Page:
In contrast, in the case of the Zero Trust Network Architecture, the entire network is considered insecure, there is no internal secure privileged network, only an external insecure network. Threats are assumed to be a constant feature of the network. Every user, device and data flow must be authenticated, authorized and encrypted. Access to the network therefore no longer depends on localization in an internal network, rather solely on the state and credentials of the end device as well as the credentials of the user. The decision to reauthenticate and authorize is based on a dynamic set of regulations combining a variety of factors rather than a single static threshold, such as a euro amount, current location or registered address.
Zero Trust Networks use existing technologies in new ways, incorporating changes, meaning that there is no need for new protocols, libraries or languages. Alphabet/Google is an example of a pioneer in terms of Zero Trust Networks, as this company bundles these activities in its affiliate, BeyondCorp, and has been responsible for its own infrastructure (including employees) since 2014. Apple can be viewed as a Zero Trust Network with its significantly stricter closed system of closely tied iPhones and iOS for all end users.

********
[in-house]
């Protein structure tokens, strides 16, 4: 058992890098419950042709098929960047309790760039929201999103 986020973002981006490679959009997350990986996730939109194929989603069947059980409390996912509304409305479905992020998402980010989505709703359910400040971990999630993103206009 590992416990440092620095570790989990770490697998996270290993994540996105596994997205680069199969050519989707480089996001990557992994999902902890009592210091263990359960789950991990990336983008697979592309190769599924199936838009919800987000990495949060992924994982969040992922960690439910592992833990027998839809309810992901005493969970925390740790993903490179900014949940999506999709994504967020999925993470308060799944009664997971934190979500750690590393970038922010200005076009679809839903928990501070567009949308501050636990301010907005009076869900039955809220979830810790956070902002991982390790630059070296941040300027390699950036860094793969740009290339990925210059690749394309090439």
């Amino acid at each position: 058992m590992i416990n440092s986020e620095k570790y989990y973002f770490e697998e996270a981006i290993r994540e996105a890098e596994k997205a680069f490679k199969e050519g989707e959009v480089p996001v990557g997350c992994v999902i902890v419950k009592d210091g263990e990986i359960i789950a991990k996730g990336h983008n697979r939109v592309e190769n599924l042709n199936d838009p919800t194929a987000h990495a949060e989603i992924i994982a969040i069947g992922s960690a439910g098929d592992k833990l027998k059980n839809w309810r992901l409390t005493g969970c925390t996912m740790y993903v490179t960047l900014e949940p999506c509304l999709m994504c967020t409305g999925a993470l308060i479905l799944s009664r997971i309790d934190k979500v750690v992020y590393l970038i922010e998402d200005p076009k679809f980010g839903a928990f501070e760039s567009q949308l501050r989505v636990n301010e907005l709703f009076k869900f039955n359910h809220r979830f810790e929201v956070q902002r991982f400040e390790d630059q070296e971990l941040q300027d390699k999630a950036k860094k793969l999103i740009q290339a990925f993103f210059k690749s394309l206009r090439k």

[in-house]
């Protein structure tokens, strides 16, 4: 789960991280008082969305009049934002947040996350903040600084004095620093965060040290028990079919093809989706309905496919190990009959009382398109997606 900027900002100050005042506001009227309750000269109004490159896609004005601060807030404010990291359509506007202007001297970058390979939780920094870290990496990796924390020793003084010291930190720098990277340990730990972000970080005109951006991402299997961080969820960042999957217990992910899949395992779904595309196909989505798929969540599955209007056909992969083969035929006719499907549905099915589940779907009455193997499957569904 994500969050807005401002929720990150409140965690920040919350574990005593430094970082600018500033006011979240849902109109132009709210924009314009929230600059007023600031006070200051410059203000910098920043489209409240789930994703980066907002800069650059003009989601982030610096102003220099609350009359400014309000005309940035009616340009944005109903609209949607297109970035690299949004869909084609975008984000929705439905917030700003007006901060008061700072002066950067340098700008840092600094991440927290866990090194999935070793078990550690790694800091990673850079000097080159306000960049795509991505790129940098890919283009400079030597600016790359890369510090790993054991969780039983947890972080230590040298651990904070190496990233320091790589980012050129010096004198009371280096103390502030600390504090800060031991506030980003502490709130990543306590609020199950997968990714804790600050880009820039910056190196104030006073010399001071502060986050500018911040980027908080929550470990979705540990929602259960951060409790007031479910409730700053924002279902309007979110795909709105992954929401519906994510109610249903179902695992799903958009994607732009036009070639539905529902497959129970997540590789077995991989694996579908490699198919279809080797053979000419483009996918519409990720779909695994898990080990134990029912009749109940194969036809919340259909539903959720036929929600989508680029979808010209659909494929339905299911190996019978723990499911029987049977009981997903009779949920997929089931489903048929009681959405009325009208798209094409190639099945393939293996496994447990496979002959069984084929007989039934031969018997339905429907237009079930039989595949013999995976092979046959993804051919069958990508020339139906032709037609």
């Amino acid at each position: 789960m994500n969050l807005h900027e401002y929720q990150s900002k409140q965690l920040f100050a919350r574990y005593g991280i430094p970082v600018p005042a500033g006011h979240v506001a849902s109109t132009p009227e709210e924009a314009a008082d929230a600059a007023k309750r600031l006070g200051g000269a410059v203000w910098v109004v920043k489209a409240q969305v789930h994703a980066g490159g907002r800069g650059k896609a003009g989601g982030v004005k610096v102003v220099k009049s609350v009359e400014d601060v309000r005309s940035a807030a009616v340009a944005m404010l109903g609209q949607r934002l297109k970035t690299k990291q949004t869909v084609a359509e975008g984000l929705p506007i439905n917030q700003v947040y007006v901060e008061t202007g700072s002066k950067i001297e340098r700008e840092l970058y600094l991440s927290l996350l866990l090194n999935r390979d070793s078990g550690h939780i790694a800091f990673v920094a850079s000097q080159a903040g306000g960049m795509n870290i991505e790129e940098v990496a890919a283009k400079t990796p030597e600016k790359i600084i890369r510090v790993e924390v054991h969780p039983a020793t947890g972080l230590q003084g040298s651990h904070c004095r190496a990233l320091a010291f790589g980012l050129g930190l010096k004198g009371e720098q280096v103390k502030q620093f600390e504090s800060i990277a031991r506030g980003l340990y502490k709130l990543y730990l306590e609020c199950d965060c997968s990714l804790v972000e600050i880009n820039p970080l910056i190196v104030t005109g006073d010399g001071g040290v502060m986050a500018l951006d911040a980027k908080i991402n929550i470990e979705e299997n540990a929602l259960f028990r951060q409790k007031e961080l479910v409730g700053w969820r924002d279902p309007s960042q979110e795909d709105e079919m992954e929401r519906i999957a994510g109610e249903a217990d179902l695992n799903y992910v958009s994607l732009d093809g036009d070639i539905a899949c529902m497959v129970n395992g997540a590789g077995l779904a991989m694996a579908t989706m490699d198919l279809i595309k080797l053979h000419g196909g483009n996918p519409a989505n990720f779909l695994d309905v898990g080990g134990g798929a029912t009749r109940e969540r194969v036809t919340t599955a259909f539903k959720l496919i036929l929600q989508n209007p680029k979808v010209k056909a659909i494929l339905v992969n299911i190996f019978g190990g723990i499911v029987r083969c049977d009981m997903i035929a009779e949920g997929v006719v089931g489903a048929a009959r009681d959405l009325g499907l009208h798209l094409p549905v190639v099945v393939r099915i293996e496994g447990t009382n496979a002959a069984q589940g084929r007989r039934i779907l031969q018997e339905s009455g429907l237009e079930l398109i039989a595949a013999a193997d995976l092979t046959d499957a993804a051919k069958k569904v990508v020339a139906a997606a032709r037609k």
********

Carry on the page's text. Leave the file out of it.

Regulatory Authorities: Direct Regulation of IT and Technology
In addition to this paradigmatic change in terms of security architecture, the regulatory authority is strengthening the security of user data by introducing several legislative initiatives. With the IT Security Act (IT-SiG), the German legislator has implemented the European guideline for ensuring high network and information security (NIS-RL). Since June 30, 2017, IT-SiG has applied to all seven so-called “critical sectors”, including the financial and insurance sectors as well as those of information technology and telecommunication. In particular, the European Payment Services Directive II (PSD) increases the security of user data when it comes to electronic payments – as of September 14, 2019, the RTS SCA must comply with the latest safety-related element of PSD II.
Similar to PSD II, IT-SiG requires a state-of-the-art minimum level of IT security as well as a system for reporting pending serious security incidents or those that have already occurred. The requirement to report these incidents is common to both laws.